How Anesthesia Revolutionized Medicine
In a modern theater, a patient is typically put under drugs to make them unconscious, because the pain involved in the procedure is intolerable. The discovery of general anesthesia alleviated the pain and risks that patients had to put up with during the ancient times. This article explores the medical revolution as brought forth by the administration of newer anesthetics techniques.
History of General Anesthesia
The historical accounts of the advancements in general anesthesia can be found in ancient Sumerian, Babylonian, Egyptian, Roman, Indian, and Chinese writings. The 19th century saw significant improvements in surgical technics, albeit surgery was the last resort. Conscious without a pain reliever, patients felt excruciating pain.
It wasn’t the patients who had to put up with the pain. Surgeons also experienced great anxiety and distress. Practitioners would sporadically shed tears and even throw up after conducting a somewhat gruesome procedure.
Such experiences compelled scientists to come up with new improvements in anesthetics and antiseptics. For instance; in 1842, Crawford W Long performed a neck-tumor surgery using ether as the anesthetic. Many other discoveries ensued, and by 1884, Carl Koller discovered cocaine to be a viable alternative.
Anesthesia and Consciousness
As data has it, for every 1000 patients, one or two will have had surgery while conscious. A story is told of a woman who had to undergo a hysterectomy. The doctors managed to induce unconsciousness. All was going well until the drug stopped working and she gained consciousness and could not perform simple reflexes like breathing.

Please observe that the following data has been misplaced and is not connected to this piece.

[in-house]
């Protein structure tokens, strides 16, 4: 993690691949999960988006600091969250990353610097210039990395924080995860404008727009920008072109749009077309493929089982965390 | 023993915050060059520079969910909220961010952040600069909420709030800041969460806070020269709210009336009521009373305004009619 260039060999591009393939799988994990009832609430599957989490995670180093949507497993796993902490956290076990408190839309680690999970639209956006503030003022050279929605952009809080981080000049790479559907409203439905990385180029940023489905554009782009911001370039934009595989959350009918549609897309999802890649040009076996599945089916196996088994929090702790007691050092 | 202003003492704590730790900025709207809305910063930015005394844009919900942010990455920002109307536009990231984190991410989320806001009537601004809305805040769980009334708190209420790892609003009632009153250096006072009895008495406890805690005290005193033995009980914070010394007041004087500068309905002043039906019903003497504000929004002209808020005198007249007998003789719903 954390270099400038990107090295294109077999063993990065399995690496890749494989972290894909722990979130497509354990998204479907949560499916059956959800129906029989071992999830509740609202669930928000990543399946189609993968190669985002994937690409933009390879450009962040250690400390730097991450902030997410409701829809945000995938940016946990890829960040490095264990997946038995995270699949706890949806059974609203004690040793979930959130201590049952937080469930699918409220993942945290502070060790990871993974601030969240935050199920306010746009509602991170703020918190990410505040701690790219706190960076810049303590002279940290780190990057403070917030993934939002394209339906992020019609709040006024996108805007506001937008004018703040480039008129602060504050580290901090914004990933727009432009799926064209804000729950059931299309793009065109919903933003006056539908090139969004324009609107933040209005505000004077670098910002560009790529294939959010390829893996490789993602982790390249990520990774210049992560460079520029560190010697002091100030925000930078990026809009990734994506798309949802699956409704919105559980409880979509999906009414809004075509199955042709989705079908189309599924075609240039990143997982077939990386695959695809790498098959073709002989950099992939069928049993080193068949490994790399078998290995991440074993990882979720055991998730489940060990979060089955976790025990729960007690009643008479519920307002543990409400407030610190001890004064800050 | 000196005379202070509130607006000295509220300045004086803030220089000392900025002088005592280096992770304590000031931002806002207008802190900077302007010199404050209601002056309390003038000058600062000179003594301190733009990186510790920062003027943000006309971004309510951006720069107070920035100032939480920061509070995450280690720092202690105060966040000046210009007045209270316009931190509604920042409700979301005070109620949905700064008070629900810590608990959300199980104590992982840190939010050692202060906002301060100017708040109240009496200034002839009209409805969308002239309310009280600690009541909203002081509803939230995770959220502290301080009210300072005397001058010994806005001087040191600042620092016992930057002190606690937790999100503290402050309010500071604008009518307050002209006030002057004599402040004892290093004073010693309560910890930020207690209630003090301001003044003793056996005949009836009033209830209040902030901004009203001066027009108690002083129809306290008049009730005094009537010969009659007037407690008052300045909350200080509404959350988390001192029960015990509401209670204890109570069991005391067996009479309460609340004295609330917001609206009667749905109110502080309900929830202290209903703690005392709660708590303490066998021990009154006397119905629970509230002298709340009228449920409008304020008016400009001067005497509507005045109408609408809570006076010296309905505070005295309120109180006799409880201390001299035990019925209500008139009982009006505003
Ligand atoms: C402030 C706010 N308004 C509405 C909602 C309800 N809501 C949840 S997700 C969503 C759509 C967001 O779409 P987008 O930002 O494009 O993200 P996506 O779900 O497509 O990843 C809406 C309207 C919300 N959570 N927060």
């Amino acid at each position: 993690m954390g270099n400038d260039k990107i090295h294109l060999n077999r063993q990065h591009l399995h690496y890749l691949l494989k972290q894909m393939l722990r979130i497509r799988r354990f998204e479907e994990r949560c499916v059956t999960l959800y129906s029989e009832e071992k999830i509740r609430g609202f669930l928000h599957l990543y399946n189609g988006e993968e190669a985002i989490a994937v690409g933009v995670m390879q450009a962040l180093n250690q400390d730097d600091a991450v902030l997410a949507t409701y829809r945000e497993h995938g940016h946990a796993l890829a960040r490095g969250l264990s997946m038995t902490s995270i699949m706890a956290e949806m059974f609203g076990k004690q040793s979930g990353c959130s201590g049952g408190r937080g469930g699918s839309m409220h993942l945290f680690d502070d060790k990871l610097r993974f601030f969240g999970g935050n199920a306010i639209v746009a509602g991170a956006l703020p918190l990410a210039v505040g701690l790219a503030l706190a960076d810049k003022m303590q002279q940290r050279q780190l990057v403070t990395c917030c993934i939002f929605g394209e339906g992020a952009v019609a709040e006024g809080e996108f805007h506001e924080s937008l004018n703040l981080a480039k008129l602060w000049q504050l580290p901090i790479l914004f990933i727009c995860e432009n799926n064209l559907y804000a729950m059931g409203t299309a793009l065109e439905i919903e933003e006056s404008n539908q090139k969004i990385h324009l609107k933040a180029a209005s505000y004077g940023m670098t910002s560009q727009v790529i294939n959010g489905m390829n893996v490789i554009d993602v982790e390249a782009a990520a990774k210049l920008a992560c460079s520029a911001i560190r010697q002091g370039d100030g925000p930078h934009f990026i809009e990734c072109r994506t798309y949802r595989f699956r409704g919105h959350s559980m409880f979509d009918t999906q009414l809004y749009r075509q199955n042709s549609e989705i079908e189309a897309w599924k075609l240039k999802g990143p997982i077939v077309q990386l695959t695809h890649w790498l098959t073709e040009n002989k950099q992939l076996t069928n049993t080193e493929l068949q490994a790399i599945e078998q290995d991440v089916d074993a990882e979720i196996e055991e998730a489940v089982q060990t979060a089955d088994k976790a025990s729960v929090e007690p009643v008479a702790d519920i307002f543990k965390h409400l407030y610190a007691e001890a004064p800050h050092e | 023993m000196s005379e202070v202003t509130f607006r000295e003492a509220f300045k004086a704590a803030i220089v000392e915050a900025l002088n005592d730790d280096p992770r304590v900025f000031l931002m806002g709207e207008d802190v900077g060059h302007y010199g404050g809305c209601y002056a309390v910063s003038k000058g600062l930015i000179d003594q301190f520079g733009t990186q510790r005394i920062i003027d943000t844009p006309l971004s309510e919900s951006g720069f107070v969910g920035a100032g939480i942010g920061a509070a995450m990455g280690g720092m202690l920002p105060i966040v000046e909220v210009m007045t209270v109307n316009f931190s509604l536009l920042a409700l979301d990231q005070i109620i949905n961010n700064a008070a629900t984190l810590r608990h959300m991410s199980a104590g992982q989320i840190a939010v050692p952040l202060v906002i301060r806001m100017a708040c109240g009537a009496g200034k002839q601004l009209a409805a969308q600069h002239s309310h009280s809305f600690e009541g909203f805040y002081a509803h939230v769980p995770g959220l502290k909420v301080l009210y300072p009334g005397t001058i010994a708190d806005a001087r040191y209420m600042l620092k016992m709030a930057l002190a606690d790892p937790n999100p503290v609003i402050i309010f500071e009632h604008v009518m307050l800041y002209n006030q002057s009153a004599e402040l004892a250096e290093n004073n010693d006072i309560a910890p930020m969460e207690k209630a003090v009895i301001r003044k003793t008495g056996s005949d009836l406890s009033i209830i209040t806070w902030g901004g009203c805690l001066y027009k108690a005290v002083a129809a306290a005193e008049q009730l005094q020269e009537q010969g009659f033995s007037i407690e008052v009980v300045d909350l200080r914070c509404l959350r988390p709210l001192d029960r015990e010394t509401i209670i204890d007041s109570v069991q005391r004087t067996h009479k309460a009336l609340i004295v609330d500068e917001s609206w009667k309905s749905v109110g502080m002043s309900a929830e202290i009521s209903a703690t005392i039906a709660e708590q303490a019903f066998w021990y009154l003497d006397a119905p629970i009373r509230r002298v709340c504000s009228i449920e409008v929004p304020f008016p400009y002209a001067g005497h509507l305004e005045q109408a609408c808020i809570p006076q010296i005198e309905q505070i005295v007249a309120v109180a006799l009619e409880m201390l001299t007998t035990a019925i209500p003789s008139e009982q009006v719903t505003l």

Administering general anesthesia is a tightrope walk. For the few whose anesthetization goes wrong, there’s barely a preventative measure because a successful procedure requires complete unconsciousness. The tricky part is that consciousness isn’t a measurable thing.
However, to measure the success of an anesthetic technique, there are tools used. Inhaled anesthesia calls for nothing more than traditional methods. The dilemma with anesthetization come in because it’s hard to understand how anesthetics work on a neurological basis, and it’s challenging to make out how the brain creates consciousness.
Monitoring Pain Using Anesthesia
In theaters around the globe, anesthetic providers make inferences about your neurological response to the drug based on the data from the cardiovascular system, even though general anesthetics target the brain. Studies show that induced unconsciousness is linked with a reduction of the direct connection between the anterior and posterior structures of the brain. Thus, impaired feedback communication between the frontal and cortex to parietal structures as caused by an anesthetic drug is known to cause unconsciousness.
Despite the significant advances in the administration of anesthetics, even after two centuries, there still lies a mystery about how anesthetics affect the neurobiological setup. Regardless, times have changed, and patients no longer have to feel the knife nibbling against the bone consciously.